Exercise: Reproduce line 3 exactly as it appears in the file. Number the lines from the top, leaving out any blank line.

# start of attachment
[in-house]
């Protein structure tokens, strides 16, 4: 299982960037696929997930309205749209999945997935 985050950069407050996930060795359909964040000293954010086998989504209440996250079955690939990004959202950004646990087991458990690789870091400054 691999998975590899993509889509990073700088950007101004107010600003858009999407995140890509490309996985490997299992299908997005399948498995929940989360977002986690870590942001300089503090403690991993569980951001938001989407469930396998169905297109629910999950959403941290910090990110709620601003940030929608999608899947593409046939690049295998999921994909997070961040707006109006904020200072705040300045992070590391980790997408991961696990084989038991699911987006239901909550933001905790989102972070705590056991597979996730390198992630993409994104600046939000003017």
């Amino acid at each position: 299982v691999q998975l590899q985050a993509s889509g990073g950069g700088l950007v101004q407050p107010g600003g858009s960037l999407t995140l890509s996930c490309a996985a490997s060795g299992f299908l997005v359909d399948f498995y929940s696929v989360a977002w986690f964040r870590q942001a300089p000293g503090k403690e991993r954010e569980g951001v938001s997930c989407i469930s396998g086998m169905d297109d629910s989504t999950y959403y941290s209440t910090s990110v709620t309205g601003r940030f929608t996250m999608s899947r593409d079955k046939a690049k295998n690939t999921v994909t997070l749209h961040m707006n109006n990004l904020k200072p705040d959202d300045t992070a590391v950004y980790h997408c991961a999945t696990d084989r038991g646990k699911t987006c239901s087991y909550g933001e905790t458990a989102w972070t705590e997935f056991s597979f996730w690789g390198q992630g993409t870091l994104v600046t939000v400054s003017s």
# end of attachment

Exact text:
């Amino acid at each position: 299982v691999q998975l590899q985050a993509s889509g990073g950069g700088l950007v101004q407050p107010g600003g858009s960037l999407t995140l890509s996930c490309a996985a490997s060795g299992f299908l997005v359909d399948f498995y929940s696929v989360a977002w986690f964040r870590q942001a300089p000293g503090k403690e991993r954010e569980g951001v938001s997930c989407i469930s396998g086998m169905d297109d629910s989504t999950y959403y941290s209440t910090s990110v709620t309205g601003r940030f929608t996250m999608s899947r593409d079955k046939a690049k295998n690939t999921v994909t997070l749209h961040m707006n109006n990004l904020k200072p705040d959202d300045t992070a590391v950004y980790h997408c991961a999945t696990d084989r038991g646990k699911t987006c239901s087991y909550g933001e905790t458990a989102w972070t705590e997935f056991s597979f996730w690789g390198q992630g993409t870091l994104v600046t939000v400054s003017s």